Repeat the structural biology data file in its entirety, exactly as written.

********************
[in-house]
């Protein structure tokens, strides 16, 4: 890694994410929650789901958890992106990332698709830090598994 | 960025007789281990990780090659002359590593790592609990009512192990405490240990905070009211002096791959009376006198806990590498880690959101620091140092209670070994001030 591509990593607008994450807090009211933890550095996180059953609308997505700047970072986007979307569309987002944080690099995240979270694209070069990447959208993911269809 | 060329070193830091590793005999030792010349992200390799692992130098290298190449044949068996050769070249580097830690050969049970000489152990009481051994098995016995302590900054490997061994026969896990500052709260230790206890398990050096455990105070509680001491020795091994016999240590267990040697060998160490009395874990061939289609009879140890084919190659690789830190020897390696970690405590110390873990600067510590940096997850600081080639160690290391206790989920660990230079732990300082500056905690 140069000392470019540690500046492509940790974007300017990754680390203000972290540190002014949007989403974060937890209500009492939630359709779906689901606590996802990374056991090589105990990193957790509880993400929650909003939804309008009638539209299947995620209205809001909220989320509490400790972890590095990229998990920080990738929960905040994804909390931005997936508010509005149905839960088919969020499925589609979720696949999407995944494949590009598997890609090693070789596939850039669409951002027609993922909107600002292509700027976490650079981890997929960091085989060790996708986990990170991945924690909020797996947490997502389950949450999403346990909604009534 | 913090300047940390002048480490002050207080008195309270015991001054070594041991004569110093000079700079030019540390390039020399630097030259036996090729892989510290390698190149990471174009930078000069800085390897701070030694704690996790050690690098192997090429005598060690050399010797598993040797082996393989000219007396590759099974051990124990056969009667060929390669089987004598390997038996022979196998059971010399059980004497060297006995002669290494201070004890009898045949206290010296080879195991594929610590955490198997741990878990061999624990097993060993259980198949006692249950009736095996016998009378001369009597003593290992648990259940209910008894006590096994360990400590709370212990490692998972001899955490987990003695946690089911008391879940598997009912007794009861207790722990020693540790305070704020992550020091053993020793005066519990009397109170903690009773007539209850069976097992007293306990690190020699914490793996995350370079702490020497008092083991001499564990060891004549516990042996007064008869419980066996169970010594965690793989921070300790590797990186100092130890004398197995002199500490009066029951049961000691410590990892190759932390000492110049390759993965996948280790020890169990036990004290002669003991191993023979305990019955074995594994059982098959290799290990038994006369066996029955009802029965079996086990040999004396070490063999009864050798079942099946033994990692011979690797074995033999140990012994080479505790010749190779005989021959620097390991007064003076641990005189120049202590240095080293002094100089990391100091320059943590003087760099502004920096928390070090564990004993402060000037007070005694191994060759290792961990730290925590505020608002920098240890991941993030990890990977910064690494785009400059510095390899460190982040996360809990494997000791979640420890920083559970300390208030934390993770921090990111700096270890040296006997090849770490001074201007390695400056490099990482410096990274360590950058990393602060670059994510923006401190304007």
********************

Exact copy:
[in-house]
């Protein structure tokens, strides 16, 4: 890694994410929650789901958890992106990332698709830090598994 | 960025007789281990990780090659002359590593790592609990009512192990405490240990905070009211002096791959009376006198806990590498880690959101620091140092209670070994001030 591509990593607008994450807090009211933890550095996180059953609308997505700047970072986007979307569309987002944080690099995240979270694209070069990447959208993911269809 | 060329070193830091590793005999030792010349992200390799692992130098290298190449044949068996050769070249580097830690050969049970000489152990009481051994098995016995302590900054490997061994026969896990500052709260230790206890398990050096455990105070509680001491020795091994016999240590267990040697060998160490009395874990061939289609009879140890084919190659690789830190020897390696970690405590110390873990600067510590940096997850600081080639160690290391206790989920660990230079732990300082500056905690 140069000392470019540690500046492509940790974007300017990754680390203000972290540190002014949007989403974060937890209500009492939630359709779906689901606590996802990374056991090589105990990193957790509880993400929650909003939804309008009638539209299947995620209205809001909220989320509490400790972890590095990229998990920080990738929960905040994804909390931005997936508010509005149905839960088919969020499925589609979720696949999407995944494949590009598997890609090693070789596939850039669409951002027609993922909107600002292509700027976490650079981890997929960091085989060790996708986990990170991945924690909020797996947490997502389950949450999403346990909604009534 | 913090300047940390002048480490002050207080008195309270015991001054070594041991004569110093000079700079030019540390390039020399630097030259036996090729892989510290390698190149990471174009930078000069800085390897701070030694704690996790050690690098192997090429005598060690050399010797598993040797082996393989000219007396590759099974051990124990056969009667060929390669089987004598390997038996022979196998059971010399059980004497060297006995002669290494201070004890009898045949206290010296080879195991594929610590955490198997741990878990061999624990097993060993259980198949006692249950009736095996016998009378001369009597003593290992648990259940209910008894006590096994360990400590709370212990490692998972001899955490987990003695946690089911008391879940598997009912007794009861207790722990020693540790305070704020992550020091053993020793005066519990009397109170903690009773007539209850069976097992007293306990690190020699914490793996995350370079702490020497008092083991001499564990060891004549516990042996007064008869419980066996169970010594965690793989921070300790590797990186100092130890004398197995002199500490009066029951049961000691410590990892190759932390000492110049390759993965996948280790020890169990036990004290002669003991191993023979305990019955074995594994059982098959290799290990038994006369066996029955009802029965079996086990040999004396070490063999009864050798079942099946033994990692011979690797074995033999140990012994080479505790010749190779005989021959620097390991007064003076641990005189120049202590240095080293002094100089990391100091320059943590003087760099502004920096928390070090564990004993402060000037007070005694191994060759290792961990730290925590505020608002920098240890991941993030990890990977910064690494785009400059510095390899460190982040996360809990494997000791979640420890920083559970300390208030934390993770921090990111700096270890040296006997090849770490001074201007390695400056490099990482410096990274360590950058990393602060670059994510923006401190304007």